Will Saga shares recover? Is the company in trouble?


  • Saga has lost nearly 90% of its market capitalisation in last five years
  • the stock has amassed a gain of 49% over the stretch of last 12 months
  • The aftermath of Covid has furthered the complicatedness for the business

Shares of Saga Plc (LON: SAGA), the Kent-headquartered insurance-to-financial services provider, have been extremely volatile since the last five years. The value erosion has been so much so, the company has lost nearly 90% of its market capitalisation in the corresponding period.

According to the historical data available with the London Stock Exchange, the stock of Saga stands with a loss of little more than 55% from the pre-pandemic high of GBX 743.82 as on 2 January 2020. The shares recognised a fresh 52-week bottom of GBX 118.50 on 20 October 2020 as extended restrictions on businesses continued to hurt the operations.

Surprisingly, the stock has amassed a gain of more than 49% over the stretch of last 12 months, with a considerable portion of rise coming after the clinical breakthrough in the vaccine development and country-wide roll-out of the immunisation programme.

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Looking at the 52-week return and performance of the shares clearly indicates a fighting potential of the company with the enterprise grappling to retrace its commercial operations to a level seen during the pre-pandemic era.

However, no one can ascertain the likelihood of a meaningful performance in the upcoming months merely on the basis of the past performance, especially when it comes to judging the viability of a share that has remained on a topsy-turvy ride.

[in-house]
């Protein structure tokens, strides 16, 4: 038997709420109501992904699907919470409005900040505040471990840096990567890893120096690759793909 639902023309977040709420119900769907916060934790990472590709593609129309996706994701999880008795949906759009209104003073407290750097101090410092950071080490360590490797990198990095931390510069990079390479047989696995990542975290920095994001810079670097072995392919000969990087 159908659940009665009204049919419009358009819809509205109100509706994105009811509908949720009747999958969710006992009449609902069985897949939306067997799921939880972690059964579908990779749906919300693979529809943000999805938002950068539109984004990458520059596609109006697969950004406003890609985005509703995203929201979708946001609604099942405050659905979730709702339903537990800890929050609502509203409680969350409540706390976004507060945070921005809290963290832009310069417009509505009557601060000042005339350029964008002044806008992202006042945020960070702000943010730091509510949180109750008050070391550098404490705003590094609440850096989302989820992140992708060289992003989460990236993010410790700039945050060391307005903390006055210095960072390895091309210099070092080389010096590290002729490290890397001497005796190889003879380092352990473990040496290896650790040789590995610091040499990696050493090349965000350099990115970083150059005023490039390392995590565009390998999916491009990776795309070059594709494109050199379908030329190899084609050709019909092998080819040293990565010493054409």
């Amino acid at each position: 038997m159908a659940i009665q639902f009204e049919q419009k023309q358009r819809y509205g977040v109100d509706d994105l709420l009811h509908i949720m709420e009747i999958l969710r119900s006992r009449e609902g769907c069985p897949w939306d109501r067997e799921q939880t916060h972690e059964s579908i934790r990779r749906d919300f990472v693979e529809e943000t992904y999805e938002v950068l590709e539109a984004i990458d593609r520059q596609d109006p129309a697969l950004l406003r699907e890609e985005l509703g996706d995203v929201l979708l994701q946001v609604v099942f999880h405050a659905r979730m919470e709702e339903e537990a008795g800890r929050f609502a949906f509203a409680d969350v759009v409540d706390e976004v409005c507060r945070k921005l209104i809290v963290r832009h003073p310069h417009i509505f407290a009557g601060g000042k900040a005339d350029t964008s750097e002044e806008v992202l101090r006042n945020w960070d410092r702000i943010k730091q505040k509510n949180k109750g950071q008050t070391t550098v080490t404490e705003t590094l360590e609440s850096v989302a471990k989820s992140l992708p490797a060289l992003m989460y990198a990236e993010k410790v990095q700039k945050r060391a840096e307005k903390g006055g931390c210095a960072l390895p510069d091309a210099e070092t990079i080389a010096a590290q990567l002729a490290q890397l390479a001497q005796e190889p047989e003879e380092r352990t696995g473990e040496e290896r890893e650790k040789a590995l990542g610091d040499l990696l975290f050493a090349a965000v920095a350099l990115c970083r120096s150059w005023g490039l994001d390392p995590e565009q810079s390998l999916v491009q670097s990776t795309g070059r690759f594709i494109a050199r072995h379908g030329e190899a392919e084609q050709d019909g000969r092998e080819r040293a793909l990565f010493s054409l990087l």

The stock cracked to a 52-week low of GBX 170.89 (16 March 2020), following the emergence of coronavirus pandemic. It recoiled back, making a high of GBX 371.30 in May of 2020. Again, in the same year, the shares plunged to a new low of GBX 118.50 on 20 October.

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There were operational strains with the enterprise, the aftermath of Covid with the businesses coming to a standstill furthered the complicatedness. With the massive reopening of sectors and withdrawal of the lockdown restrictions in the country are likely to have a positive impact on the downtrodden businesses, effectively paving the way to bring back the pre-Covid-level sales and receivables.

Very recently, the company exercised a GBP250 million bond offering in order to prepare for upcoming business opportunities through which the group can make an eventful comeback. The bond issuance with a coupon rate of 3.375% was primarily issued to obtain financial flexibility, while the company plans to resume cruise operations. Subsequent to the termination of offer period, the company received valid tenders worth equivalent of GBP173.49 million.